MIDI has become so commonplace in music recording and production that it can sometimes be confused with audio information. Though the two are certainly related, MIDI and audio are indeed two separate subjects and should be understood as such.
What are the differences between audio and MIDI? Audio is a representation of sound. It is stored mechanically, magnetically or digitally, and its signals travel digitally or as AC electricity. MIDI is a digital interface that stores notation, pitch, volume, and velocity info for sampled or synthesized instruments without any inherent audio info.
In this article, we’ll discuss audio and MIDI in greater detail to better understand the difference between these two essential elements of audio production.
What Is Audio?
Audio is most simply described as electrical energy (active or potential) that represents sound. Though sound has been omnipresent in the Earth’s atmosphere since the beginning of time, audio was only conceived and realized in 1876 with the invention of the telephone.
Since this time, audio technology has evolved rather significantly. Audio recording and playback were first done via mechanical means, starting with the phonograph cylinder (invented in 1877). Electrical audio recording and what would become known as analog audio came about in the 1920s. Digital audio made its debut in the 1970s.
Today, we break audio down into two main camps:
- Analog audio: represents sound as an electric AC voltage (whether active or potential)
- Digital audio: represents sound as a series of binary numbers
Audio frequencies, like sound, are in the audible range (for humans) of 20 Hz – 20,000 Hz. Unlike sound, there are no “infra” or “ultra” audio frequencies.
An audio waveform is shaped the same as the sound waves it represents.
Audio can be recorded with microphones, which are transducers that convert sound waves into analog audio signals (AC electrical signals). Analog audio can also be recorded via synthesizers and even digital sources so long as there is a digital-to-analog converter (DAC) between the digital audio device and the analog recording device.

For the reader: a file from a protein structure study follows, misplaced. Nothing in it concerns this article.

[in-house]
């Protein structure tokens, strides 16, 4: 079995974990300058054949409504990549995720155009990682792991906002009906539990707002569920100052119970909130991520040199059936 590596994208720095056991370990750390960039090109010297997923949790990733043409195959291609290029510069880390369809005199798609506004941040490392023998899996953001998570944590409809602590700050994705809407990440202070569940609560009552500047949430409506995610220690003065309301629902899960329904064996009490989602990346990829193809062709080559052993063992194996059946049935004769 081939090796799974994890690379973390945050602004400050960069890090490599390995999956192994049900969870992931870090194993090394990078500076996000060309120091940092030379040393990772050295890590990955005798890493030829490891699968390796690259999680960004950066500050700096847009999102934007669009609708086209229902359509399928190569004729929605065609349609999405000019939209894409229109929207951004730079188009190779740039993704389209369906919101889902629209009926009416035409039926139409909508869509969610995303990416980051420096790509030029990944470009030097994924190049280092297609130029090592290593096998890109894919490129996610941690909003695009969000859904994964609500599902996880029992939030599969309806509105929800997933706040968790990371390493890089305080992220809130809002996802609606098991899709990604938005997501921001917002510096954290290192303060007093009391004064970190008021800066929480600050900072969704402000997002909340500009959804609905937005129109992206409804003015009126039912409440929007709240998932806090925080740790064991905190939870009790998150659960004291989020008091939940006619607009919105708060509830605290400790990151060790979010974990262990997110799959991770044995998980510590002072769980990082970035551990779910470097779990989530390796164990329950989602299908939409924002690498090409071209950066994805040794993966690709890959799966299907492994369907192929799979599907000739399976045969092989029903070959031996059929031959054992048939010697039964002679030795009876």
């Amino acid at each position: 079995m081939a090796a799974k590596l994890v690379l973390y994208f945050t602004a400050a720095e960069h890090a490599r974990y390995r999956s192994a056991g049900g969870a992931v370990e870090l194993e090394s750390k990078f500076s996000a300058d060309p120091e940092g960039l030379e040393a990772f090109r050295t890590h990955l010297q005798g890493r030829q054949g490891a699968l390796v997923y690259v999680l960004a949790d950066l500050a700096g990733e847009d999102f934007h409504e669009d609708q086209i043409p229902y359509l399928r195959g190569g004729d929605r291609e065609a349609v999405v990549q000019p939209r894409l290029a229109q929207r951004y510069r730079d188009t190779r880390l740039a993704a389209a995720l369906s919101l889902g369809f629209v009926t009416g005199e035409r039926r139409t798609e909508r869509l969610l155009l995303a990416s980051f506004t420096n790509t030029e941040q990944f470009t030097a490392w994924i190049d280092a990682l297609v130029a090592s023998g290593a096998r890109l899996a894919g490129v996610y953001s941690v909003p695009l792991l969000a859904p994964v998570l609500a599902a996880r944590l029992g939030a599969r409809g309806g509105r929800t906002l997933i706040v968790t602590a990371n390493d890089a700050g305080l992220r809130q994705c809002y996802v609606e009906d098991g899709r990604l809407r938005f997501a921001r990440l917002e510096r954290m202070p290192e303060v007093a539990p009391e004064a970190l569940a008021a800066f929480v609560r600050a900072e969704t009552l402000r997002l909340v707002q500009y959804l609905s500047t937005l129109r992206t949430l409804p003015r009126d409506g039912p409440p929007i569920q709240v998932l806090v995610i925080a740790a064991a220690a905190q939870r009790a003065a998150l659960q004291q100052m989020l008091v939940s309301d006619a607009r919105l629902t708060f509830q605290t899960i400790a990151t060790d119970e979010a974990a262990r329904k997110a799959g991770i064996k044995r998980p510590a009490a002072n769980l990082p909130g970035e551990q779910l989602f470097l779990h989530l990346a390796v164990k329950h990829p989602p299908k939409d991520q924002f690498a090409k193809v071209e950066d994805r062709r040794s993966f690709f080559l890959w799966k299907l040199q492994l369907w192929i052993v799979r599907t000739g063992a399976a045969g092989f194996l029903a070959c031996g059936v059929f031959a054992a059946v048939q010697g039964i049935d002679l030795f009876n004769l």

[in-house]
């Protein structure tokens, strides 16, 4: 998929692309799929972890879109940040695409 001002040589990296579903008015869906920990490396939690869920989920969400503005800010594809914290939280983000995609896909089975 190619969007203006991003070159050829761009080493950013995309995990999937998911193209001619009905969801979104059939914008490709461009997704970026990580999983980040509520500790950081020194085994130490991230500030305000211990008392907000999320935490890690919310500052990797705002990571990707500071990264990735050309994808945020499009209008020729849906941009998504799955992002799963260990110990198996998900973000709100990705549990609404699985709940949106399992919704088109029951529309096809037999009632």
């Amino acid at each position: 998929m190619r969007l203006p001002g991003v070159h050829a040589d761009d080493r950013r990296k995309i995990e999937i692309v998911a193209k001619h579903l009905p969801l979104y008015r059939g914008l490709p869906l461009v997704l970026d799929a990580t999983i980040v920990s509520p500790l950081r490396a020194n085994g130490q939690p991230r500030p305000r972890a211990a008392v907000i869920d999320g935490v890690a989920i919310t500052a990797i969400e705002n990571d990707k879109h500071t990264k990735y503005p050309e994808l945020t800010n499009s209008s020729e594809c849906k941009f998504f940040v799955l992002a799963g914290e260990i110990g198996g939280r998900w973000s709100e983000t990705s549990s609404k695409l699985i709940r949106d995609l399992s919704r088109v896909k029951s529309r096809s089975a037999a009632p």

To learn more about how microphones work, check out my article How Do Microphones Work? (The Ultimate Illustrated Guide).
Digital audio can be recorded in DAWs or digital recorders. It’s often the case that analog audio (especially from microphones) is converted to digital via an ADC for this to happen. However, digital instruments, which can often be programmed to perform with MIDI information, are also commonplace in digital audio recording.
Audio is played back and monitored using speakers. There are plenty of speaker types (including headphones) available that allow us to hear audio as sound. Note that speakers are transducers that convert electrical energy (specifically analog audio) into mechanical wave energy (sound waves). Therefore, digital audio must be converted to analog audio before it’s ever heard by our ears and brains.
For more information about how speakers and headphones work, check out my article How Do Speakers & Headphones Work As Transducers?
To relate audio and MIDI, then, we can state that audio files can be recorded from MIDI information.
To learn more about audio and its direct relationship to sound, check out my article What Is The Difference Between Sound And Audio?
What Is MIDI?
MIDI (Musical Instrument Digital Interface) is much newer than audio, first introduced in 1981 and standardized by 1983. MIDI is a technical standard for connections, communication, and general interfacing between electronic musical instruments, computers and other related digital audio devices/software.
MIDI includes notation, pitch, volume, and velocity information. MIDI files contain this MIDI data, which can be used to control MIDI-compatible hardware electronic musical instruments and virtual instruments. This impactful technical innovation effectively controls the sequencing of musical notes for MIDI-compatible instruments.
MIDI does not contain any inherent audio information and never transmits audio signals. However, unlike audio files/signals, which only represent sound, MIDI is much more flexible. MIDI files can be used to control a variety of instruments; be altered in tempo, notation, velocity, etc., and take up much less space than audio files.
MIDI is seen in the piano rolls within digital audio workstations to trigger software instruments. It is used to play compatible hardware and software instruments and samplers via MIDI controllers in real-time.
One stream of MIDI data has a total of 16 independent channels for messages and events.
MIDI messages are either System messages or Channel messages:
- Channel messages carry up to two simultaneous pieces of information at once, such as: